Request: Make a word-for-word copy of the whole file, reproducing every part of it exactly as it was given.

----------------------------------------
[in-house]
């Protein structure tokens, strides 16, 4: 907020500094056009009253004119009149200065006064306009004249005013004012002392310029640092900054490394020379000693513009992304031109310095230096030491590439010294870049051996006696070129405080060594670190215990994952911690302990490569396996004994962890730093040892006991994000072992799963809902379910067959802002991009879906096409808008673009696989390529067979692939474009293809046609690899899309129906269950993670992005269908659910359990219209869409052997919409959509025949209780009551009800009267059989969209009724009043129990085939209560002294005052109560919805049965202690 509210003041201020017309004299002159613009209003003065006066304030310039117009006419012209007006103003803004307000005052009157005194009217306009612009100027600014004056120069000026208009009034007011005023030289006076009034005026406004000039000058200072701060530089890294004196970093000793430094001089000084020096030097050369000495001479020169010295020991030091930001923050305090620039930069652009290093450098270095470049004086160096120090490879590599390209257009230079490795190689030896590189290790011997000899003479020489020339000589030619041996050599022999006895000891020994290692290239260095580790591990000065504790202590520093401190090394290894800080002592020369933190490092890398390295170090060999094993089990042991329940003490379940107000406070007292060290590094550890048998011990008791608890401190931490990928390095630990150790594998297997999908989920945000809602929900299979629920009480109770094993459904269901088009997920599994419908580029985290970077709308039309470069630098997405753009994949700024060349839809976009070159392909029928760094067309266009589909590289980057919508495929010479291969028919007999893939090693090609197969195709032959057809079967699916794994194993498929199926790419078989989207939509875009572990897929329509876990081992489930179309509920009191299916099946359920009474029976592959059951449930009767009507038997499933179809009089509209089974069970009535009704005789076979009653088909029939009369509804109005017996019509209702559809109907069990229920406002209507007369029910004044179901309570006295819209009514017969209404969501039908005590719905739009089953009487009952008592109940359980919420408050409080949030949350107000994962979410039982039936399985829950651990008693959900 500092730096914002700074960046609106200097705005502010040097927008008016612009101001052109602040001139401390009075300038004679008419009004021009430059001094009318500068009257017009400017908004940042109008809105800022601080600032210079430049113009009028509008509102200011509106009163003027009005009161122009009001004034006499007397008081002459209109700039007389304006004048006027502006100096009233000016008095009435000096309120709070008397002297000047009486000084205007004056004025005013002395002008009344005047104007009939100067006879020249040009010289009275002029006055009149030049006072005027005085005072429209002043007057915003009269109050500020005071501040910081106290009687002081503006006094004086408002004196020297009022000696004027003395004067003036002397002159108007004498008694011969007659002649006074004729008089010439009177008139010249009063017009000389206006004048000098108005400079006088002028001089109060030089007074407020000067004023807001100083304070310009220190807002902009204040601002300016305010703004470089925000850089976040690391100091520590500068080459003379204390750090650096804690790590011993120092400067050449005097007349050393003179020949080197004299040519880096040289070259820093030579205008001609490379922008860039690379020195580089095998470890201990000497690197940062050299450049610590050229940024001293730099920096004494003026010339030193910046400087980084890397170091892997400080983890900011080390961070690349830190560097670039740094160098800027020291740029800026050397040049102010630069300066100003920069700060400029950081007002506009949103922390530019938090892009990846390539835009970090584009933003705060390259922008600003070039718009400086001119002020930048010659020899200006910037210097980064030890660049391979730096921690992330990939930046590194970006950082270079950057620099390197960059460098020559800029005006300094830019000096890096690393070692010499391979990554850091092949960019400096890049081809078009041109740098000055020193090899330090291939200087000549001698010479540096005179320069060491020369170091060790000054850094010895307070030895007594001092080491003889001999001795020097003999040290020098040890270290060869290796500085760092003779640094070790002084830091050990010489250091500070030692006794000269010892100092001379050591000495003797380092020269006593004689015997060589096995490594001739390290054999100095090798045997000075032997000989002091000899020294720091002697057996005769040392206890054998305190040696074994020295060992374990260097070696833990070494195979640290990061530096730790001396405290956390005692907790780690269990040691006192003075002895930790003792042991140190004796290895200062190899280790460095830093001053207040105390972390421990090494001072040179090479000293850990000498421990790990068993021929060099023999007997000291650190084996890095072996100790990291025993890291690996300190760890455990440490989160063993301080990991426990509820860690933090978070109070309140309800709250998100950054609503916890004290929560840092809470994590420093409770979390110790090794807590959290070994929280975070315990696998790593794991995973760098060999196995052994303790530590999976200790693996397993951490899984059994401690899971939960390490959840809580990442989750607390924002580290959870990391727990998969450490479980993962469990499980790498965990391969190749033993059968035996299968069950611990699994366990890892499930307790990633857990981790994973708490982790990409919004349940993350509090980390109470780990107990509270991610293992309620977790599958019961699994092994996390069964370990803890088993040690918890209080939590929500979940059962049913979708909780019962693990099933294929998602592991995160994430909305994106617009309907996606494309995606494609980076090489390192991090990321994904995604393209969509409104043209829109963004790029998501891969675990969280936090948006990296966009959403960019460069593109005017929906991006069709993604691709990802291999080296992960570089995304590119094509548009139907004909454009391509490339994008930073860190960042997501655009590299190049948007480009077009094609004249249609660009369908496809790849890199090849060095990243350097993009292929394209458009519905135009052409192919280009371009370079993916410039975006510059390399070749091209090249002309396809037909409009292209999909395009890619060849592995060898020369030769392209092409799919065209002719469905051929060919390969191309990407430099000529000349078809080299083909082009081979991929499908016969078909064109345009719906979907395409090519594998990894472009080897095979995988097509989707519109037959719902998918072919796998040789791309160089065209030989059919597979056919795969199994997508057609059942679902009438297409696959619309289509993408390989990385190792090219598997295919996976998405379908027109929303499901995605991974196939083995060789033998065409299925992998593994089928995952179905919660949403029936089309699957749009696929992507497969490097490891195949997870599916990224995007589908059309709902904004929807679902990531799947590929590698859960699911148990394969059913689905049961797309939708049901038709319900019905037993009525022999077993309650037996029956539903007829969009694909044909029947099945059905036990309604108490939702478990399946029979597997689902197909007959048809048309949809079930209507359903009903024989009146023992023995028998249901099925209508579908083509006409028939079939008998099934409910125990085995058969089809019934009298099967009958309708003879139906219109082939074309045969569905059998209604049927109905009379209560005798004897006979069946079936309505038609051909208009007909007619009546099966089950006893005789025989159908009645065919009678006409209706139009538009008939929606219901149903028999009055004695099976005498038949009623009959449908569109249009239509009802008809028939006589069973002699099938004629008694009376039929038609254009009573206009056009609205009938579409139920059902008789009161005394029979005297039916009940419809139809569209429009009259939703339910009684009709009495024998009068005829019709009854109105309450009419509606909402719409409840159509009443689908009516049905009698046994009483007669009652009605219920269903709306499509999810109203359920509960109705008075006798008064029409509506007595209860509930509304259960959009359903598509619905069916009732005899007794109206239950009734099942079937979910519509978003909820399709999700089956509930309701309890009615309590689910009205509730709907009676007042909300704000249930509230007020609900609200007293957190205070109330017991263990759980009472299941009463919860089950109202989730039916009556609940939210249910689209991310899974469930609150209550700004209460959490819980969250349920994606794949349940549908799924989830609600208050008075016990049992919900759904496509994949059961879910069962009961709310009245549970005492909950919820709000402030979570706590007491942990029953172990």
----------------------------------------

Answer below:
[in-house]
């Protein structure tokens, strides 16, 4: 907020500094056009009253004119009149200065006064306009004249005013004012002392310029640092900054490394020379000693513009992304031109310095230096030491590439010294870049051996006696070129405080060594670190215990994952911690302990490569396996004994962890730093040892006991994000072992799963809902379910067959802002991009879906096409808008673009696989390529067979692939474009293809046609690899899309129906269950993670992005269908659910359990219209869409052997919409959509025949209780009551009800009267059989969209009724009043129990085939209560002294005052109560919805049965202690 509210003041201020017309004299002159613009209003003065006066304030310039117009006419012209007006103003803004307000005052009157005194009217306009612009100027600014004056120069000026208009009034007011005023030289006076009034005026406004000039000058200072701060530089890294004196970093000793430094001089000084020096030097050369000495001479020169010295020991030091930001923050305090620039930069652009290093450098270095470049004086160096120090490879590599390209257009230079490795190689030896590189290790011997000899003479020489020339000589030619041996050599022999006895000891020994290692290239260095580790591990000065504790202590520093401190090394290894800080002592020369933190490092890398390295170090060999094993089990042991329940003490379940107000406070007292060290590094550890048998011990008791608890401190931490990928390095630990150790594998297997999908989920945000809602929900299979629920009480109770094993459904269901088009997920599994419908580029985290970077709308039309470069630098997405753009994949700024060349839809976009070159392909029928760094067309266009589909590289980057919508495929010479291969028919007999893939090693090609197969195709032959057809079967699916794994194993498929199926790419078989989207939509875009572990897929329509876990081992489930179309509920009191299916099946359920009474029976592959059951449930009767009507038997499933179809009089509209089974069970009535009704005789076979009653088909029939009369509804109005017996019509209702559809109907069990229920406002209507007369029910004044179901309570006295819209009514017969209404969501039908005590719905739009089953009487009952008592109940359980919420408050409080949030949350107000994962979410039982039936399985829950651990008693959900 500092730096914002700074960046609106200097705005502010040097927008008016612009101001052109602040001139401390009075300038004679008419009004021009430059001094009318500068009257017009400017908004940042109008809105800022601080600032210079430049113009009028509008509102200011509106009163003027009005009161122009009001004034006499007397008081002459209109700039007389304006004048006027502006100096009233000016008095009435000096309120709070008397002297000047009486000084205007004056004025005013002395002008009344005047104007009939100067006879020249040009010289009275002029006055009149030049006072005027005085005072429209002043007057915003009269109050500020005071501040910081106290009687002081503006006094004086408002004196020297009022000696004027003395004067003036002397002159108007004498008694011969007659002649006074004729008089010439009177008139010249009063017009000389206006004048000098108005400079006088002028001089109060030089007074407020000067004023807001100083304070310009220190807002902009204040601002300016305010703004470089925000850089976040690391100091520590500068080459003379204390750090650096804690790590011993120092400067050449005097007349050393003179020949080197004299040519880096040289070259820093030579205008001609490379922008860039690379020195580089095998470890201990000497690197940062050299450049610590050229940024001293730099920096004494003026010339030193910046400087980084890397170091892997400080983890900011080390961070690349830190560097670039740094160098800027020291740029800026050397040049102010630069300066100003920069700060400029950081007002506009949103922390530019938090892009990846390539835009970090584009933003705060390259922008600003070039718009400086001119002020930048010659020899200006910037210097980064030890660049391979730096921690992330990939930046590194970006950082270079950057620099390197960059460098020559800029005006300094830019000096890096690393070692010499391979990554850091092949960019400096890049081809078009041109740098000055020193090899330090291939200087000549001698010479540096005179320069060491020369170091060790000054850094010895307070030895007594001092080491003889001999001795020097003999040290020098040890270290060869290796500085760092003779640094070790002084830091050990010489250091500070030692006794000269010892100092001379050591000495003797380092020269006593004689015997060589096995490594001739390290054999100095090798045997000075032997000989002091000899020294720091002697057996005769040392206890054998305190040696074994020295060992374990260097070696833990070494195979640290990061530096730790001396405290956390005692907790780690269990040691006192003075002895930790003792042991140190004796290895200062190899280790460095830093001053207040105390972390421990090494001072040179090479000293850990000498421990790990068993021929060099023999007997000291650190084996890095072996100790990291025993890291690996300190760890455990440490989160063993301080990991426990509820860690933090978070109070309140309800709250998100950054609503916890004290929560840092809470994590420093409770979390110790090794807590959290070994929280975070315990696998790593794991995973760098060999196995052994303790530590999976200790693996397993951490899984059994401690899971939960390490959840809580990442989750607390924002580290959870990391727990998969450490479980993962469990499980790498965990391969190749033993059968035996299968069950611990699994366990890892499930307790990633857990981790994973708490982790990409919004349940993350509090980390109470780990107990509270991610293992309620977790599958019961699994092994996390069964370990803890088993040690918890209080939590929500979940059962049913979708909780019962693990099933294929998602592991995160994430909305994106617009309907996606494309995606494609980076090489390192991090990321994904995604393209969509409104043209829109963004790029998501891969675990969280936090948006990296966009959403960019460069593109005017929906991006069709993604691709990802291999080296992960570089995304590119094509548009139907004909454009391509490339994008930073860190960042997501655009590299190049948007480009077009094609004249249609660009369908496809790849890199090849060095990243350097993009292929394209458009519905135009052409192919280009371009370079993916410039975006510059390399070749091209090249002309396809037909409009292209999909395009890619060849592995060898020369030769392209092409799919065209002719469905051929060919390969191309990407430099000529000349078809080299083909082009081979991929499908016969078909064109345009719906979907395409090519594998990894472009080897095979995988097509989707519109037959719902998918072919796998040789791309160089065209030989059919597979056919795969199994997508057609059942679902009438297409696959619309289509993408390989990385190792090219598997295919996976998405379908027109929303499901995605991974196939083995060789033998065409299925992998593994089928995952179905919660949403029936089309699957749009696929992507497969490097490891195949997870599916990224995007589908059309709902904004929807679902990531799947590929590698859960699911148990394969059913689905049961797309939708049901038709319900019905037993009525022999077993309650037996029956539903007829969009694909044909029947099945059905036990309604108490939702478990399946029979597997689902197909007959048809048309949809079930209507359903009903024989009146023992023995028998249901099925209508579908083509006409028939079939008998099934409910125990085995058969089809019934009298099967009958309708003879139906219109082939074309045969569905059998209604049927109905009379209560005798004897006979069946079936309505038609051909208009007909007619009546099966089950006893005789025989159908009645065919009678006409209706139009538009008939929606219901149903028999009055004695099976005498038949009623009959449908569109249009239509009802008809028939006589069973002699099938004629008694009376039929038609254009009573206009056009609205009938579409139920059902008789009161005394029979005297039916009940419809139809569209429009009259939703339910009684009709009495024998009068005829019709009854109105309450009419509606909402719409409840159509009443689908009516049905009698046994009483007669009652009605219920269903709306499509999810109203359920509960109705008075006798008064029409509506007595209860509930509304259960959009359903598509619905069916009732005899007794109206239950009734099942079937979910519509978003909820399709999700089956509930309701309890009615309590689910009205509730709907009676007042909300704000249930509230007020609900609200007293957190205070109330017991263990759980009472299941009463919860089950109202989730039916009556609940939210249910689209991310899974469930609150209550700004209460959490819980969250349920994606794949349940549908799924989830609600208050008075016990049992919900759904496509994949059961879910069962009961709310009245549970005492909950919820709000402030979570706590007491942990029953172990």